A few weeks back, The Girlfriend invited me down to Hampton Court because apparently there was some kind of food festival going on there. This surprised me, because usually it is me who hears about these things. I’ve been so out of touch lately, as you can probably tell with the latest slump of productivity from this website. I blame this on my new job – I am currently temping at the 2012 Olympic Site. The job is quite demanding so I find myself just being exhausted in the evenings and not feeling much like writing for my site, but I am determined to keep the flame burning (no pun intended).
So anyway, I thought it was about time I posted my photos and shared my experiences from Hampton Court Food Festival before people start talking about the next one. Judging by the queue to get into the place we were in for a treat… however thankfully it was moving at quite a fast pace. In the queue I bumped into my friend Neil which was a nice surprise. I planned to go off, take some photos and eat a few things and then randomly bump into him at some point to catch up. However I had not taken the size of the festival into account, or the amount of other people who were there. So this did not transpire.
The far end of the festival was dedicated to hot food – there was a jerk chicken stand that was doing a hell of a lot of business, as was the “exotic” barbecue place serving up such things as kangaroo steak and llama sausage, and also the whole roast hog place in the far corner. I would gladly have paid for any of these – they looked delicious and the smells coming off of them were enticing to say the least. However what put me off were the queues whose sizes fell within the range you normally don’t see outside of Thorpe Park or Alton Towers.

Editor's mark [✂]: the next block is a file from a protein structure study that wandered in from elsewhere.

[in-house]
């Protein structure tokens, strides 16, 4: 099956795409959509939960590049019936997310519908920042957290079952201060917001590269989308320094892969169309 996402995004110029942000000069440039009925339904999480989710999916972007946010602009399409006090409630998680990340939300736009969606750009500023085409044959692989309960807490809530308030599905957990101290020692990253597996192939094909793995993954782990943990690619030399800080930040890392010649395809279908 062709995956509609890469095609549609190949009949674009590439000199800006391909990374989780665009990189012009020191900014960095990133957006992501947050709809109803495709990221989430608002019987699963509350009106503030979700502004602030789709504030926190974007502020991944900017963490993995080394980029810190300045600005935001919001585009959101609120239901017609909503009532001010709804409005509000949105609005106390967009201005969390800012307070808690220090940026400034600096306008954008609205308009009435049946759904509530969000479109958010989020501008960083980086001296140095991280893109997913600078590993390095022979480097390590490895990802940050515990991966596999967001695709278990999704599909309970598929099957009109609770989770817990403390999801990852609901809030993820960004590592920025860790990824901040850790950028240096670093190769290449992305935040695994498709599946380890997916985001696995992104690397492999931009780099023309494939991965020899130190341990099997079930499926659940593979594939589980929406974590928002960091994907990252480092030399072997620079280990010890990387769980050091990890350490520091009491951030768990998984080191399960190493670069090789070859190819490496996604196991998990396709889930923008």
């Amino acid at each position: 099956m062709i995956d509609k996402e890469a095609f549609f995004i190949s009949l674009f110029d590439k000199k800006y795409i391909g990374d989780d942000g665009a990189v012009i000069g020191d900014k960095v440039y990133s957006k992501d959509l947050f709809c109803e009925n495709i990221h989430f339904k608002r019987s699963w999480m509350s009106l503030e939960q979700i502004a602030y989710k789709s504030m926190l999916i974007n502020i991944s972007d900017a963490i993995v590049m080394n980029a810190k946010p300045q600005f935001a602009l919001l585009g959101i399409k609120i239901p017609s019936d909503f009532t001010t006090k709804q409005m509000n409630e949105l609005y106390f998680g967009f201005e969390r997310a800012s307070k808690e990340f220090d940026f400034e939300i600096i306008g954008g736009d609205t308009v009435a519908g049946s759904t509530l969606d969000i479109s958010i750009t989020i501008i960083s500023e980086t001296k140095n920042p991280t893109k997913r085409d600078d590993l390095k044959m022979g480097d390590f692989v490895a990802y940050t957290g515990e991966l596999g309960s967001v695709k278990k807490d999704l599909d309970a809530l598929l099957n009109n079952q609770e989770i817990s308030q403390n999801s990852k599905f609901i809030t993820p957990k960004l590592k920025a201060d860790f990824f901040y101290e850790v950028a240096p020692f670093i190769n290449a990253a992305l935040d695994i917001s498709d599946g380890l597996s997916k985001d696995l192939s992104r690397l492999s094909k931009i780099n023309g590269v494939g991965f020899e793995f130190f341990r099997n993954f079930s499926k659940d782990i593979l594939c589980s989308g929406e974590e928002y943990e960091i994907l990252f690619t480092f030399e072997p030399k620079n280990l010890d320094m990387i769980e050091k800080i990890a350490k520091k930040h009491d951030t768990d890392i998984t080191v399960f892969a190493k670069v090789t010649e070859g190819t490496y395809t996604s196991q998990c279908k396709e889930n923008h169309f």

Normally in a market environment, the huge queues are what you look for in order to find the best food around and are a pretty good indicator of that. But this was a food festival – and the problem with being a human is that we only have one stomach. And the problem with being me is that I am a perfectionist – I want to taste the best that Hampton Court Food Festival has to offer. So if I had to queue then I would walk around first, weigh up my options, and ensure that whatever I ended up spending half an hour in a queue for was worth it.
This tandoori place looked okay at first glance but we bypassed it when we witnessed the chef drop one of the balls of dough on the floor then proceed to pick it up and cook it anyway.
I was quite curious to try llama sausage, however the jerk chicken place was tempting me. At a food festival I did not really want to eat something as monotonous as chicken when there was so much else on offer, but look at it!!
Eventually we decided to wander round a bit more and blag a free appetiser in the form of the many free samples on offer. On our way we checked out the live cooking tent (a guy standing over a tagine pot while seven or eight people nodded off), watched a demonstration for some utensil that slices up vegetables for coleslaw really easily, and signed up to the RSPB (although I admit the free cuddly toy and bars of chocolate were a factor). I found it strange that a bird charity were giving away stuffed tigers to people who signed up. Anyway, I “tigress”. Hehehe.